The word historic gets thrown around too much, especially in sports circles. However, if you want to call the 2015 season opener in South Bend historic I won’t argue. In fact it doesn’t get much more historic than Texas at Notre Dame, especially on opening night.
In recent history college football fans have had precious few big games on the season’s first weekend. Most of the best teams now choose to start their season with a glorified scrimmage against some poor FCS school. The high-minded ones will at least stay in the FBS realm, usually against a “directional” school or some other overmatched opponent.
The Longhorns have been as guilty of this scheduling trend as anyone. In 17 years at the helm, Mack Brown’s most prestigious opener was against North Carolina State. The upside to this scheduling is that you get off to a quick start. The Longhorns were 16-1 in openers under Mack, with the NC State game being the sole loss.
They not only won, but dominated, winning by an average of 43-10. From 2001-2006, UT’s season opening opponents failed to break single digits, including a pair of shutouts while Texas scored 40 or more in all but one of those games.
Yet, while Texas dominated game one in the Mack Brown years, their opponents were far from legendary. New Mexico State, North Texas and Louisiana-Lafayette was the opponent in 10 of those 17 years. A big win is a good way to get the season going, but schools like those don’t exactly get the fans’ blood pumping.
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Mack Brown also didn’t believe in straying from the cozy confines of DKR-Memorial Stadium for his openers. The last Texas road opener was in 1995. That was when a freshman running back named Ricky Williams made a big impression in his college debut, running for 98 yards and two touchdowns in a 38-17 win at Hawaii.
So how long has it been since Texas had a season opener of this magnitude? Well, Charlie Strong was nothing more than a defensive ends coach at Florida when Texas last played a ranked opponent in game one. That was 1993, when No. 11 Colorado smoked Texas 36-14.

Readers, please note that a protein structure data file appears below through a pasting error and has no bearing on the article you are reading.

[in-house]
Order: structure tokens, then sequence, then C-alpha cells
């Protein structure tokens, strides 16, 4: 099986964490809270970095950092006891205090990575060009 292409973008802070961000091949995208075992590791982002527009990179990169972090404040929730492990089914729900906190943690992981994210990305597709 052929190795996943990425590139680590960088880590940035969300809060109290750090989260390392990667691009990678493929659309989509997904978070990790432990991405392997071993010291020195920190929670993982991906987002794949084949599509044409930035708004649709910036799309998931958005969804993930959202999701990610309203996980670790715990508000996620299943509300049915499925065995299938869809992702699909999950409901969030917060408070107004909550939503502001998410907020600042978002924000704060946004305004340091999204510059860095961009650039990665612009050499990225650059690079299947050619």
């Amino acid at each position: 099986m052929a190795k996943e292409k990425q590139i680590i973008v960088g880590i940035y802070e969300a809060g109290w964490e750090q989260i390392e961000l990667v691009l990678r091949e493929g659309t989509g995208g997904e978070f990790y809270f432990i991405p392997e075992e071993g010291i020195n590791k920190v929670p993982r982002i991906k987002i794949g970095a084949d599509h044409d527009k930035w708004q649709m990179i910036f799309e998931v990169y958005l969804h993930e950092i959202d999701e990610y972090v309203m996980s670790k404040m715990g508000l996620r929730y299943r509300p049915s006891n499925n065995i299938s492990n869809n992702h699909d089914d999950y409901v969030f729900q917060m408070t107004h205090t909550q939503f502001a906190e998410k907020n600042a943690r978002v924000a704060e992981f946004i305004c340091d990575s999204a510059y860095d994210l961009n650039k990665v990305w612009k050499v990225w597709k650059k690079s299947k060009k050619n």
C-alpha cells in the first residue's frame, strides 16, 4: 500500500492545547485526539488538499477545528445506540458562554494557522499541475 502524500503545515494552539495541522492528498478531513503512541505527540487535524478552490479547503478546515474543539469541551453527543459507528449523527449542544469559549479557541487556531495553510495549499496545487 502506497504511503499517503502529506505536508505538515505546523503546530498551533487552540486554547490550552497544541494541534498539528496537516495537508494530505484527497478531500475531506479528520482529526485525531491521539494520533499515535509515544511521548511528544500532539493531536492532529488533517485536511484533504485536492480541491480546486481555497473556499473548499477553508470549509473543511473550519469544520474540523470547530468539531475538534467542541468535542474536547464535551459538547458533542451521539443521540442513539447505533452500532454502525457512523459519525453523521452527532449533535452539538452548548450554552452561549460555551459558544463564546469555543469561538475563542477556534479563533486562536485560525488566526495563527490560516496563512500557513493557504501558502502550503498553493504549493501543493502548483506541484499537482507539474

The 80s and 90s weren’t very kind to Texas football when it came to season openers. Colorado, BYU, Mississippi State and Auburn all put some serious whippings on the Horns in those years. The Longhorns didn’t dodge a big game back then, they just didn’t always show up.
As impressive as some of those teams were back in the day, none of them were Notre Dame. To find a season opener against a team of Notre Dame’s status requires you to go all the way back to Darrell Royal’s time, when the Longhorns scheduled LSU, Nebraska, UCLA and USC among their openers.New Mexico State was a frequent first opponent for the Longhorns during Mack Brown’s years in Austin. Mandatory Credit: Brendan Maloney-USA TODAY Sports
Then there is the simple matter of Texas vs Notre Dame. The Longhorns and the Irish rank No. 2 and No. 3 respectively in all time wins. They have combined to win a mind-boggling 1,766 games between them. The sheer number of great players and big wins these two teams have between them is astounding. Both schools’ histories are littered with All-Americans, award winners and eventual NFL greats.
Notre Dame also represents one of the few programs that Texas has never quite figured out. The Longhorns have only managed two victories in ten tries against the Fighting Irish. However, the first one did come in South Bend, when he Longhorns managed to squeak past Notre Dame 7-6. That was all the way back in 1934, when Texas was nothing more than a regional power and Notre Dame was the biggest, baddest team in the land.
The only other Texas victory in the series is one of the most famous games in Longhorns history. Notre Dame famously broke a 44 year ban on bowl games to travel to Dallas to play No. 1 Texas in the Cotton Bowl. The James Street-led Longhorns came from behind to take the game and finish a perfect season with a National Championship.
Since then, Notre Dame has had all the glory. Twice the Irish helped end the Longhorns’ championship hopes by beating the Longhorns in the Cotton Bowl, the first in the ’71 game and later in the ’78 edition where they smothered Earl Campbell and crew.
This marks the Longhorns’ first trip to South Bend since 1995. In that game, Texas actually led the Irish 20-19 in the third quarter before they pulled a patented Mackovic Meltdown. They were outscored 36-7 in the last 20 minutes of play and lost 55-27.
Keeping with the “finding a way to lose” motif that often marked John Mackovic’s tenure as Longhorns’ head coach, Texas also lost their last match-up with Notre Dame. In 1996 in Austin, the No. 6 Longhorns outplayed No. 9 Notre Dame all day, then gave up ten points in the last three minutes, including a final play field goal, to lose 27-24.
So history indicates a likely loss on September 5. Logic seems to as well. The young Horns look like no match for the Brian Kelly’s more experienced Irish right now, especially playing on the road. Still, the opportunity to open your season in one of the game’s cathedrals, against one of the winningest programs in history, shouldn’t be taken for granted. Longhorn fans have snoozed their way through too many New Mexico State and North Texas games not to appreciate what this year’s opener means.
Should the Irish get the better of Texas this year, don’t sweat it. We get to do it all over again on September 3, 2016 in our house. Charlie’s Charges should be rounding into shape nicely by then and the odds won’t be so heavily stacked in Notre Dame’s favor.
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